Closing award ceremony with my May cohort where we officially started our DFP work. In this photo, my peers and I are surrounded by NCTC leadership and directors along with our mentors.

My position was remote, so I traveled back home with my government laptop in tow and my PIV card, and began to work on my fellowship project for the LMVJV. Overall, my supervisor and the JV group were incredibly supportive throughout the entire process, and I greatly appreciated the mentorship they provided me. Even though I was remote working on a literature review to identify priority wetland complexes for waterfowl in the region, the LMVJV group helped me travel to see how a wildlife refuge was managed and meet up with some of my fellow DFPs at Hatchie National Wildlife Refuge in west Tennessee. I have to give a shoutout to Heath Hagy here for his vast knowledge on waterfowl and for giving us an amazing tour of the refuge. Finally, I spent a week in beautiful Jackson, Mississippi meeting with waterfowl working group members and Ducks Unlimited staff to gain perspective on challenges and successes in the region. When not in meetings and discussion groups, we spent part of the morning traveling to view various wetland complexes in the region, which was important as a modeler should be familiar with their study system.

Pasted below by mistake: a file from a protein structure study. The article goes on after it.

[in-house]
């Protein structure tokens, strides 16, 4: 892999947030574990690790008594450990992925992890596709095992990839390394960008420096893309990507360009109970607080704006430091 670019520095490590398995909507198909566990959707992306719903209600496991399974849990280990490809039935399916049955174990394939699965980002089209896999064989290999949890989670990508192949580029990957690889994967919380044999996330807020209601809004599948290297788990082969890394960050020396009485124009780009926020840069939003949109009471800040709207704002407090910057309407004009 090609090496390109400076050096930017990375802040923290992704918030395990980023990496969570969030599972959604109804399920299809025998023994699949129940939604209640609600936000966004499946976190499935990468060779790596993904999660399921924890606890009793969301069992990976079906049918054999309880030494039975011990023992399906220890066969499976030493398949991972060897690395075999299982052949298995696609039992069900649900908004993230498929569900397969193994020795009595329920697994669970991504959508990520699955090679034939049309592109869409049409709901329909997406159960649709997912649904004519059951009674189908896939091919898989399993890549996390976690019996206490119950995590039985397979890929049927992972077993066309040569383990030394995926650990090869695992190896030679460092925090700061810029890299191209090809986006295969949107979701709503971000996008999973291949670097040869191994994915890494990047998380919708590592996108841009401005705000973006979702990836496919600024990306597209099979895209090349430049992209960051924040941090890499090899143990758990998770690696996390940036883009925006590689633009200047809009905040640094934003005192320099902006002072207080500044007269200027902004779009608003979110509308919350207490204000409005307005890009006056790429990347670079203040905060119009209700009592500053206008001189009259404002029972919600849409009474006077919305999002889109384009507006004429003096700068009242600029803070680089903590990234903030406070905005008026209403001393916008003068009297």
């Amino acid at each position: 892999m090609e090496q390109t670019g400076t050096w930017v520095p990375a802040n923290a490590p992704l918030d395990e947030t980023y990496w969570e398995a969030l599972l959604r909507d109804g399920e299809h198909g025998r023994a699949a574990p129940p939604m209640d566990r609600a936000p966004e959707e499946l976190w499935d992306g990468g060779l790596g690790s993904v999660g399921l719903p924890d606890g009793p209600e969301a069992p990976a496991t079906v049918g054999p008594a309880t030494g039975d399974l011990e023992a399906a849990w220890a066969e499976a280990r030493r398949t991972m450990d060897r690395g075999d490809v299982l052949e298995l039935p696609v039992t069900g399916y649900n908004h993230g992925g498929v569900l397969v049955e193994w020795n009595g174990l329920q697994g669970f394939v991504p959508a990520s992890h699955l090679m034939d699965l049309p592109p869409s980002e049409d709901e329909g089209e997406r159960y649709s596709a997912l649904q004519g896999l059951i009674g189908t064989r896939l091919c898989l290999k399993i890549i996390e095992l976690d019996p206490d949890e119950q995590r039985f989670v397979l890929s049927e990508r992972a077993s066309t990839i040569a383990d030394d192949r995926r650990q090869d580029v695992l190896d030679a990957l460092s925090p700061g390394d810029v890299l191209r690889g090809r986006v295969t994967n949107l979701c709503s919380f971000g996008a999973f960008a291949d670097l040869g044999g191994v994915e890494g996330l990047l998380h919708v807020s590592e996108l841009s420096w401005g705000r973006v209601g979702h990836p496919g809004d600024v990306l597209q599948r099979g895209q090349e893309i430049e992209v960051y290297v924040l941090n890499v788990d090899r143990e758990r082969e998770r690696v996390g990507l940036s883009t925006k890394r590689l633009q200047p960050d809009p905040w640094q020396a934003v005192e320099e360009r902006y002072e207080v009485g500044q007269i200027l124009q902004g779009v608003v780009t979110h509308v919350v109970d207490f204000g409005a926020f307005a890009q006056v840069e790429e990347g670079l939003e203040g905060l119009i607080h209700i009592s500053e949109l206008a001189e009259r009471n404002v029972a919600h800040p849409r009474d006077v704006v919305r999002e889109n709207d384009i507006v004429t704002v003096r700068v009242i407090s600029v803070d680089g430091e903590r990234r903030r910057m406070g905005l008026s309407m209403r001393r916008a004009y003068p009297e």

LeFleur’s Bluff State Park was a cute urban wilderness area along the Pearl River in Jackson, MS, and had tons of different types of wetlands and waterfowl/water birds. My Supervisors Keith McKnight (USFWS LMVJV) and Anne Mini (LMVJV American Bird Conservancy) are pictured here looking at a juvenile little blue heron. Photo credit: LM Lyon.

It was also nice to interact with my team in person, as with the Hatchie NWR visit, and it really meant a lot to me that my team made the trip happen to begin with. Huge thanks to LMVJV coordinator Keith McKnight for his support and mentorship during the fellowship, Anne Mini with the LMVJV through the American Bird Conservancy for her countless hours of help, and Blaine Elliot for contributing his GIS expertise whenever I would become stumped. I honestly cannot say enough positive things about this group of people and how passionate they were about conservation and working as a conservation team. The end of the fellowship approached far too quickly, but overall, I think we came up with a conceptual model everyone was happy with and I presented it to leadership in Region 4 to conclude the fellowship.